Owner, M.B. Eye Electrical Inc.
Tinkering towards net zero
“I was curious about how things worked. It started when I was a younger kid. I think every kid has a remote control car at some point in their life. I always wanted to make mine faster,” he said.
“If you could push a button on it, I wanted to know what it did and why it did that.”
Eye received his training from Nova Scotia Community College’s Kentville campus, before moving to the post-secondary institution’s Halifax campus. Eventually, he met his wife, and they settled down in PEI, where he would ultimately start his own business.
Now, Eye’s electrical contracting company is a green energy and energy efficiency success story in PEI. Eye and his staff of nine workers spend a good amount of their time installing heat pumps, electric heating, LED lighting, solar rigs and electric vehicle charging stations.
“We’re kind of a jack-of-all-trade — anything electrical,” Eye said.
Eye’s father was a heating technician all his life, so he was exposed to energy efficiency concepts from a young age. Even small things like thermostat placement can make a big difference, he said — energy efficiency can save clients a lot of money.
“It’s a great feeling to know you can make a small change or tweak something and save energy,” he said.
His introduction to green energy came more than a decade ago. Eye recalls stumbling across solar power — it “totally blew [him] away,” he said. As an avid cyclist, Eye has been fascinated with a person’s ability to generate momentum independently. It’s also a cheap and functional way to get around — and he sees parallels between cycling and the world’s new ways of thinking about energy.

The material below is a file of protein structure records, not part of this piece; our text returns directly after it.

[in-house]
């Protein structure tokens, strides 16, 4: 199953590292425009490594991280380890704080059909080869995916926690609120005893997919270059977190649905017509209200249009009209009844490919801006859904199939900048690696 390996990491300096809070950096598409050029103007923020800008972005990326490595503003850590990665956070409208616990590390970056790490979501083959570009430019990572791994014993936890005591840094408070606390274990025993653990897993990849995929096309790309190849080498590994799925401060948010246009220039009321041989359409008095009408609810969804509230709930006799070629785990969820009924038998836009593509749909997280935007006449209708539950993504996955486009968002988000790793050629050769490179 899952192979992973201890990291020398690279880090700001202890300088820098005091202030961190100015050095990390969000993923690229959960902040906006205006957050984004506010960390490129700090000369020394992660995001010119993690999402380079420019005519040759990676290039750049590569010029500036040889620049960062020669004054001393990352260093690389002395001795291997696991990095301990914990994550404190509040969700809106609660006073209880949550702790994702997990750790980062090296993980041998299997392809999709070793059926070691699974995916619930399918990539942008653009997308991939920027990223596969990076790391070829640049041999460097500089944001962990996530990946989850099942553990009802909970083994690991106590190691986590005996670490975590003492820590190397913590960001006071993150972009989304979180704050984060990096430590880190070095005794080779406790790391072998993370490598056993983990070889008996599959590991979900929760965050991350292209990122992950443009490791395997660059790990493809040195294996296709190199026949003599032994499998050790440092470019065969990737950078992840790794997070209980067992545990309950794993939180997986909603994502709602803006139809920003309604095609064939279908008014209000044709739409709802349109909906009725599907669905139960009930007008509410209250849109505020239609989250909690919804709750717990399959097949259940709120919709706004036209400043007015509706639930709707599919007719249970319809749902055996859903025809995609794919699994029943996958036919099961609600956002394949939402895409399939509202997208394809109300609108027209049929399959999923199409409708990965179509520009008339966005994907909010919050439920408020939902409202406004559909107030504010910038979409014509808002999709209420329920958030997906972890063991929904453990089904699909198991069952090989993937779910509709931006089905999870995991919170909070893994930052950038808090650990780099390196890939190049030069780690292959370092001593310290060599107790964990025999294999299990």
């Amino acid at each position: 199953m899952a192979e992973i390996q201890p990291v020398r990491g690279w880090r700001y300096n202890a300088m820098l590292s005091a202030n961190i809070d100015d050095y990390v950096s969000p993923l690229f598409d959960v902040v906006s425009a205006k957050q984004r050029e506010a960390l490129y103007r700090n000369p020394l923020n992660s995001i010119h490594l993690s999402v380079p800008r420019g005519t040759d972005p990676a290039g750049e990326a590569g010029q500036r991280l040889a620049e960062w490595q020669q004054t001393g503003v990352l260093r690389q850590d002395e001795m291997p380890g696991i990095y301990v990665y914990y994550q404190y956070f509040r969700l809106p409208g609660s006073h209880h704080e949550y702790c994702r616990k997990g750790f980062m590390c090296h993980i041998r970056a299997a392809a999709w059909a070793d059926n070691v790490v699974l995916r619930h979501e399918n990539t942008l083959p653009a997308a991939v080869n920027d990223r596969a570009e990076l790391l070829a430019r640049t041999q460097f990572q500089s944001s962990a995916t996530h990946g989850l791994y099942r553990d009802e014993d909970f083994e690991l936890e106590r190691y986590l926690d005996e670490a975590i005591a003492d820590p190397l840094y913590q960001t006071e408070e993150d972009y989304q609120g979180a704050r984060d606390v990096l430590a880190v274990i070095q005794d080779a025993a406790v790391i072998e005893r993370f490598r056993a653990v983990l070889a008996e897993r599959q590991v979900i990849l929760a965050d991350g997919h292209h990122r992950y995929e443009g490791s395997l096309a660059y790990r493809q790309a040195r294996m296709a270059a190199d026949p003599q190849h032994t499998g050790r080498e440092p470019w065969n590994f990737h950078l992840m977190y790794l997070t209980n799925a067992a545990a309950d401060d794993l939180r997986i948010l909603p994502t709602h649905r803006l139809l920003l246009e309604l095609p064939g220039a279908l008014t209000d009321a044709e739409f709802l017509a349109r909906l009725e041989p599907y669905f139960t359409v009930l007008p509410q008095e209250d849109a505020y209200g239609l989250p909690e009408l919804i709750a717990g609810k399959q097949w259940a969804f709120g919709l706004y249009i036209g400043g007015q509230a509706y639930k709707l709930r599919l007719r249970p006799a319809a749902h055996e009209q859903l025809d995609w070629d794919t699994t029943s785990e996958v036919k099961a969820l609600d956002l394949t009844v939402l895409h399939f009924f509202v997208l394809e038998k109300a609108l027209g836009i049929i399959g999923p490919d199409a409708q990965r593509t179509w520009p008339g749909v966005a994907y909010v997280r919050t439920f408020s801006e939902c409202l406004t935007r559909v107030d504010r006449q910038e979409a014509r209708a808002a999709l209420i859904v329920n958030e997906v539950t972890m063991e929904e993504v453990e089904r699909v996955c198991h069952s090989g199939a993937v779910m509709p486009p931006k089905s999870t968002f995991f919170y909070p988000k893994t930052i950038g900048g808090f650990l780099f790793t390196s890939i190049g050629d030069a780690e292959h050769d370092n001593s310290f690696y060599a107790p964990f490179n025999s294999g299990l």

“I was always fascinated with how to make power for free,” he said.
But, when Eye began his business more than 10 years ago, the market for green energy and energy efficiency simply was not there. A new business owner, he recalled that it was difficult to make a sale. Everyone knew that, for example, solar energy worked, he said, but the price to do things right was simply too high.
Then, in the mid 2010s, things began to change. Governments around Canada started offering solar energy rebate programs, and the technology behind it advanced. Eye’s business began to get calls about solar power more frequently — around Canada, and the rest of the world, people began thinking of how to reduce their carbon footprint.
Now, he says, green energy and energy efficiency are great fields to get into, adding he expects to see steady growth in the field.
“Not a day goes by now where my phone doesn’t ring half a dozen times just for solar work,” he said.
Eye revels in the fact that he gets to work as a part of a big team, and takes a lot of joy out of his job. There are rough days in frigid winters or sweltering summers, but he loves his work, and the feeling of accomplishment he gets at the end of a workday. And, even beyond the steady work and satisfaction, a career in energy efficiency and green energy means making a difference for generations to come.
“With building costs on the rise and energy costs right along with it. My generation is really looking at ways to better spend their money and make more conscious decisions about their children’s future,” he said.
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